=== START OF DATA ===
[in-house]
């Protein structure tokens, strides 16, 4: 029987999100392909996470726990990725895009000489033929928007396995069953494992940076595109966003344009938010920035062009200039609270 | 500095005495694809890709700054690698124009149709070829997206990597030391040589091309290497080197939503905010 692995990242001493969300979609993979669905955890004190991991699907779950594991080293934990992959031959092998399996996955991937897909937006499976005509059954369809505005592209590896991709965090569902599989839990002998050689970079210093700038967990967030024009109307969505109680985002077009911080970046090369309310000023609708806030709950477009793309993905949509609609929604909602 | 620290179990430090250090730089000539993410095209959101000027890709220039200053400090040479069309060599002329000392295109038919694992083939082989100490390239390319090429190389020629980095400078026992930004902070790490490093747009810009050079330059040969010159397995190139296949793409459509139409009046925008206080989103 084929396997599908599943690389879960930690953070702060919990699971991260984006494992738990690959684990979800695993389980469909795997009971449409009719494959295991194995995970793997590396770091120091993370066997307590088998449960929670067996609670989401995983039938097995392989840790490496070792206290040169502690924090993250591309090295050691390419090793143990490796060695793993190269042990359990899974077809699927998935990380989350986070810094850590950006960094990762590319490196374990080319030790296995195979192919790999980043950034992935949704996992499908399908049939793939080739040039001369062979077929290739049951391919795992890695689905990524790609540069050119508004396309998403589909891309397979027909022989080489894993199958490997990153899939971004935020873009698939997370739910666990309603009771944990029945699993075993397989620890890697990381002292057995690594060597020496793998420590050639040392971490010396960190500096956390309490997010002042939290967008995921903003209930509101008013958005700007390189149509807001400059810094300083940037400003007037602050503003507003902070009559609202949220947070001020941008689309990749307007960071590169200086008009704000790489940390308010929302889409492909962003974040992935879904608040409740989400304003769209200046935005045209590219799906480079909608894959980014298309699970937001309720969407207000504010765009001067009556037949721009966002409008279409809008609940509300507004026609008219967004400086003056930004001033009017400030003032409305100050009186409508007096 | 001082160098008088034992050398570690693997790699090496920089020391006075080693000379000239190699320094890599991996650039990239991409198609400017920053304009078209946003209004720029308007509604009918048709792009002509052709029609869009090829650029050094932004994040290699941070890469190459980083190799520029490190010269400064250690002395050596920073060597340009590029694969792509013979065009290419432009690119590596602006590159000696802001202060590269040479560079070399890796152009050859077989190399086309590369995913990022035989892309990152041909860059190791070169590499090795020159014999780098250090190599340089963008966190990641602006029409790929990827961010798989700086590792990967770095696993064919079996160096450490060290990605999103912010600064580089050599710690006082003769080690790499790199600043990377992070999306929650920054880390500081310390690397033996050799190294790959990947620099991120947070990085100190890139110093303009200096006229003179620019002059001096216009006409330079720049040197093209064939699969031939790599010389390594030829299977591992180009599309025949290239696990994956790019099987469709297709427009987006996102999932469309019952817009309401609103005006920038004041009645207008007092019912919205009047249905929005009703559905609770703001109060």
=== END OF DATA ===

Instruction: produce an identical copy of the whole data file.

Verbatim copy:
[in-house]
């Protein structure tokens, strides 16, 4: 029987999100392909996470726990990725895009000489033929928007396995069953494992940076595109966003344009938010920035062009200039609270 | 500095005495694809890709700054690698124009149709070829997206990597030391040589091309290497080197939503905010 692995990242001493969300979609993979669905955890004190991991699907779950594991080293934990992959031959092998399996996955991937897909937006499976005509059954369809505005592209590896991709965090569902599989839990002998050689970079210093700038967990967030024009109307969505109680985002077009911080970046090369309310000023609708806030709950477009793309993905949509609609929604909602 | 620290179990430090250090730089000539993410095209959101000027890709220039200053400090040479069309060599002329000392295109038919694992083939082989100490390239390319090429190389020629980095400078026992930004902070790490490093747009810009050079330059040969010159397995190139296949793409459509139409009046925008206080989103 084929396997599908599943690389879960930690953070702060919990699971991260984006494992738990690959684990979800695993389980469909795997009971449409009719494959295991194995995970793997590396770091120091993370066997307590088998449960929670067996609670989401995983039938097995392989840790490496070792206290040169502690924090993250591309090295050691390419090793143990490796060695793993190269042990359990899974077809699927998935990380989350986070810094850590950006960094990762590319490196374990080319030790296995195979192919790999980043950034992935949704996992499908399908049939793939080739040039001369062979077929290739049951391919795992890695689905990524790609540069050119508004396309998403589909891309397979027909022989080489894993199958490997990153899939971004935020873009698939997370739910666990309603009771944990029945699993075993397989620890890697990381002292057995690594060597020496793998420590050639040392971490010396960190500096956390309490997010002042939290967008995921903003209930509101008013958005700007390189149509807001400059810094300083940037400003007037602050503003507003902070009559609202949220947070001020941008689309990749307007960071590169200086008009704000790489940390308010929302889409492909962003974040992935879904608040409740989400304003769209200046935005045209590219799906480079909608894959980014298309699970937001309720969407207000504010765009001067009556037949721009966002409008279409809008609940509300507004026609008219967004400086003056930004001033009017400030003032409305100050009186409508007096 | 001082160098008088034992050398570690693997790699090496920089020391006075080693000379000239190699320094890599991996650039990239991409198609400017920053304009078209946003209004720029308007509604009918048709792009002509052709029609869009090829650029050094932004994040290699941070890469190459980083190799520029490190010269400064250690002395050596920073060597340009590029694969792509013979065009290419432009690119590596602006590159000696802001202060590269040479560079070399890796152009050859077989190399086309590369995913990022035989892309990152041909860059190791070169590499090795020159014999780098250090190599340089963008966190990641602006029409790929990827961010798989700086590792990967770095696993064919079996160096450490060290990605999103912010600064580089050599710690006082003769080690790499790199600043990377992070999306929650920054880390500081310390690397033996050799190294790959990947620099991120947070990085100190890139110093303009200096006229003179620019002059001096216009006409330079720049040197093209064939699969031939790599010389390594030829299977591992180009599309025949290239696990994956790019099987469709297709427009987006996102999932469309019952817009309401609103005006920038004041009645207008007092019912919205009047249905929005009703559905609770703001109060």